from the hold-your-breath dept
This post will serve as the start of what will be a familiar cycle for fans of Nintendo. I’m going to show you something cool that Nintendo fans did, you’re going to get moderately excited, and then you’ll immediately become depressed when you realize that Nintendo will absolutely shut this cool project down in the name of copyright. This happens all the time, with Nintendo shutting down remakes of games that are decades old, a fan-made modded up version of Super Mario Bros. that allowed up to 75 players to play a level at the same time, and getting a video of a fan project for a first-person Pokemon game taken down. It’s due to these actions and many, many more that I have taken to referring to Nintendo as the Disney of the video game industry.
And so here we are, where I’ll show you a fan-made project, built from the ground up, to create a first-person horror game based on Mario 64.
A guy gets a mysterious letter from his girlfriend, arrives at a castle to find her missing, and loads of rooms full of monsters… It’s the setup to 1996’s classic Super Mario 64, sure, but it’s also very much also a survival horror pitch, which is why this new fan-made project is such a perfect fit.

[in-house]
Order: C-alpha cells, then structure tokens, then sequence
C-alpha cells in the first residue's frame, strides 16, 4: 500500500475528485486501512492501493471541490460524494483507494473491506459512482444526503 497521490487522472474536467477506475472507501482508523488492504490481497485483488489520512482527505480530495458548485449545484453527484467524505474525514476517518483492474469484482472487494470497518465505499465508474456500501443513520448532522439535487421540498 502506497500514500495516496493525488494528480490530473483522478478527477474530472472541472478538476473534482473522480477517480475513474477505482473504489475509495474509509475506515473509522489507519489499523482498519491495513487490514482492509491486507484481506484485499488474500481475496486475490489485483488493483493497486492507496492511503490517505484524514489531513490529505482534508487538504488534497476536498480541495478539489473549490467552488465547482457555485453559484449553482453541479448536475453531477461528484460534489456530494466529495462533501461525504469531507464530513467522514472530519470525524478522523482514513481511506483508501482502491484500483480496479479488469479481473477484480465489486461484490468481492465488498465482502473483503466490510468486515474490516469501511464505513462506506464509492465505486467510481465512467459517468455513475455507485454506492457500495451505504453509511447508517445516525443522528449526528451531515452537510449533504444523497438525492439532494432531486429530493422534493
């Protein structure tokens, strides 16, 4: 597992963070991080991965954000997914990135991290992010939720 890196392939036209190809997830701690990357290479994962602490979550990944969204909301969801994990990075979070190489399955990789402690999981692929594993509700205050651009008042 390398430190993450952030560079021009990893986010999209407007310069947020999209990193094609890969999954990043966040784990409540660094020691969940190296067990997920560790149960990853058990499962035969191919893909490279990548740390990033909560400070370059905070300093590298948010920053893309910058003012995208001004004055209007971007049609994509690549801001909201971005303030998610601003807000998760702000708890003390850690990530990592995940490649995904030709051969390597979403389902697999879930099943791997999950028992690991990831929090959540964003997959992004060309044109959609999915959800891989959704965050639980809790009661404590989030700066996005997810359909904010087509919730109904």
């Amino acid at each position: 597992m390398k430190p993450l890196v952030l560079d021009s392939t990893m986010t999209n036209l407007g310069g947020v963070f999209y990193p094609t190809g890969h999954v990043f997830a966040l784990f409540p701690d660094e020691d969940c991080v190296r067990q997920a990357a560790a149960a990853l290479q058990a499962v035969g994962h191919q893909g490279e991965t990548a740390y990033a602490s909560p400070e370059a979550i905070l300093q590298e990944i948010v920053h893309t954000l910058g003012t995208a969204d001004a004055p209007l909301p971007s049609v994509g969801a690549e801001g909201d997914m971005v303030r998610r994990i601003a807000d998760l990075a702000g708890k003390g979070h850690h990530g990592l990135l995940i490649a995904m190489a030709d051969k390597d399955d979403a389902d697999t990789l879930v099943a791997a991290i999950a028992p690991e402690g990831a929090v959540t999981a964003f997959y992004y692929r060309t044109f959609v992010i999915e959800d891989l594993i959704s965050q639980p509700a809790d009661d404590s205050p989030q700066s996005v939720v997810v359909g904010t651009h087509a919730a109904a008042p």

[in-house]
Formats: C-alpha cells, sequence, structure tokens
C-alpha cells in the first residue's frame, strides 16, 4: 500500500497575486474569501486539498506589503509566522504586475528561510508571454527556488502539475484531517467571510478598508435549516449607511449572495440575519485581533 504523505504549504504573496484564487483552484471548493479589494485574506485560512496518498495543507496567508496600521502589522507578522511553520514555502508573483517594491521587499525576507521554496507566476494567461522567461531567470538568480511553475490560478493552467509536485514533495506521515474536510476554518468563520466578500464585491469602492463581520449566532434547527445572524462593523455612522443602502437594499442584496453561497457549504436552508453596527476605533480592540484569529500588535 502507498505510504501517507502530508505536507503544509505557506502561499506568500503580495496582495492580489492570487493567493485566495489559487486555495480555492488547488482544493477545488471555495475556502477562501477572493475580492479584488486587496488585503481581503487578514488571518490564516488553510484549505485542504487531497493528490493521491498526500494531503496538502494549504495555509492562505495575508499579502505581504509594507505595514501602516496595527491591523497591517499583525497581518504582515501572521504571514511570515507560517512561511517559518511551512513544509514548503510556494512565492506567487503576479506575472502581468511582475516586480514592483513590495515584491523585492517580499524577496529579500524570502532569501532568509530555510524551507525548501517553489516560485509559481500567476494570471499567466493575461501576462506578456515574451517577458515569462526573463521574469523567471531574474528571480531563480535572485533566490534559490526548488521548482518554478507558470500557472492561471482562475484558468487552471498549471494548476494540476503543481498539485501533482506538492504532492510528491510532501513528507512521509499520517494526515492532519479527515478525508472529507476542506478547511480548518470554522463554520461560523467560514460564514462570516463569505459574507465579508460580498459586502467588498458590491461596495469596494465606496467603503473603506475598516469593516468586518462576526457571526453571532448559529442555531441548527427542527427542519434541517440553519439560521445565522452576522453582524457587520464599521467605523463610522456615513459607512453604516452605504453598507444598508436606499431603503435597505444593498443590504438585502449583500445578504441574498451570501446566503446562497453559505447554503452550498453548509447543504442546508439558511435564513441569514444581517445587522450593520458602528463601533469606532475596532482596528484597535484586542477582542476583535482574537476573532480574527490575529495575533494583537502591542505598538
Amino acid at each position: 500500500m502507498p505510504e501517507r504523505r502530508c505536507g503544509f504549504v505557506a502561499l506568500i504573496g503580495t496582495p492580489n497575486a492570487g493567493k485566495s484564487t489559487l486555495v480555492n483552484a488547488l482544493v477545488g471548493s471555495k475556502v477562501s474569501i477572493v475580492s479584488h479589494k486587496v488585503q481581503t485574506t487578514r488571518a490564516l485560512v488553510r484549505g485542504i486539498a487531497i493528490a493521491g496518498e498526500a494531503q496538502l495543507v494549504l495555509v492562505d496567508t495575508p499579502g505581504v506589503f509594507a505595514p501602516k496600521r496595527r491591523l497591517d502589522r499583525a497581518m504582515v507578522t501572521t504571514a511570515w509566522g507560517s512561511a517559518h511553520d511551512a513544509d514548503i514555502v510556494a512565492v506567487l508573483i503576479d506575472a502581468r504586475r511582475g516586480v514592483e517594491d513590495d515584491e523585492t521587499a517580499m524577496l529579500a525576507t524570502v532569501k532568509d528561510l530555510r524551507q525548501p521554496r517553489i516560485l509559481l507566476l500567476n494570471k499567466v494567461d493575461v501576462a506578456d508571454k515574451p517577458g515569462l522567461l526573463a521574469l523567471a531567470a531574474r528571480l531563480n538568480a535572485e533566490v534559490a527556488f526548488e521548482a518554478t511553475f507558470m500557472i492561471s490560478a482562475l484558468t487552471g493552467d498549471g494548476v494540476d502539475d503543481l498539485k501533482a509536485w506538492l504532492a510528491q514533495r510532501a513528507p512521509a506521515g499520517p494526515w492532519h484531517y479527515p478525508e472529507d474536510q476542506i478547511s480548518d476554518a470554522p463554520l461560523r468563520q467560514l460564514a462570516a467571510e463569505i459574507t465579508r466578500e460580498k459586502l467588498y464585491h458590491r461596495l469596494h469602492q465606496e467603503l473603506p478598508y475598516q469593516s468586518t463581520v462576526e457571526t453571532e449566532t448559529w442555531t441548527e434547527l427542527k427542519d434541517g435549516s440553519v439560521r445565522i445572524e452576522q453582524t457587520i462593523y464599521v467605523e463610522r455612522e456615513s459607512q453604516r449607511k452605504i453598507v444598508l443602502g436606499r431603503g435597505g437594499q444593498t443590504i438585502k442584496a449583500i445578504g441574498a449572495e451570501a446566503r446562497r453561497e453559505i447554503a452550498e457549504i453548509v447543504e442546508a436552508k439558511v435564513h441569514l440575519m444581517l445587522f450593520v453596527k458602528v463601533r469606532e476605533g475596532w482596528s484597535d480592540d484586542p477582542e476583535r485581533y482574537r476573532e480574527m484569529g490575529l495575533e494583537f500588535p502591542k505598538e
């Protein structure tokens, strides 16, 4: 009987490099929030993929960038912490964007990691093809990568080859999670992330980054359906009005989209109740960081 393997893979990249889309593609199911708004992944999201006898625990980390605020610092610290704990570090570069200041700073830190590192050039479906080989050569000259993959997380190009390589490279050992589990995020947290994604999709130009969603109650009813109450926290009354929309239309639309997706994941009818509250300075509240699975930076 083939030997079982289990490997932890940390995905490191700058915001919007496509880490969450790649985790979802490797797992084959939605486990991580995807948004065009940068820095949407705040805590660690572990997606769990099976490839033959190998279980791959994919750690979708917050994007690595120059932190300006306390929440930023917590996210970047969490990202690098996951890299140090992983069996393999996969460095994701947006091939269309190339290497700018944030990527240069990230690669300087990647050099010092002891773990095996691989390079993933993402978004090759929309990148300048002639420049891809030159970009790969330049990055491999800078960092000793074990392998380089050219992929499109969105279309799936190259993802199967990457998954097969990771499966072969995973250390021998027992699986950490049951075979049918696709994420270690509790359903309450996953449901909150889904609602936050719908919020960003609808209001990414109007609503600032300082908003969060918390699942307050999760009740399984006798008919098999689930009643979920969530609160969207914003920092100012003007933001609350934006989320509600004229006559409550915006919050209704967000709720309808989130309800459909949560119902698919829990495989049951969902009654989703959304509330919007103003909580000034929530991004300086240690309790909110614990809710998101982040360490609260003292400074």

Via Nintendo Life, this is Another Princess Is In Our Castle, “a Super Mario 64 inspired horror experience,” where you “decide to come back to Peach’s castle a few years after the princess’ death, but something isn’t quite right…”
For those of us of a certain age that played the original Mario 64, this really does look cool. The castle has been recreated, as has a bunch of familiar characters. Except that the feel and ambiance is all wrong and there’s a mystery afoot, featuring what appears to be a tiny ghost version of Princess Peach.
And here’s where the cycle turns. If you’re anything like me, roughly around the end of this short video you suddenly begin wondering exactly how long the video and demo will be available. After all, the countdown to Nintendo DMCAing everything to do with this project has absolutely begun.
And the question is why? The company could figure out a way to officially license these fan projects if it wanted to. Copyright isn’t like trademark law, in that Nintendo could largely ignore this fan-made project without risking any of its own rights. After all, this project doesn’t compete with Mario 64, a game released many years ago and now mostly only available as an emulated game on a Nintendo Switch.
Look, maybe I’ll be pleasantly surprised and Nintendo won’t Nintendo this time. But I could probably start drafting an update post to this one now and it’s unlikely I’d be wasting my time.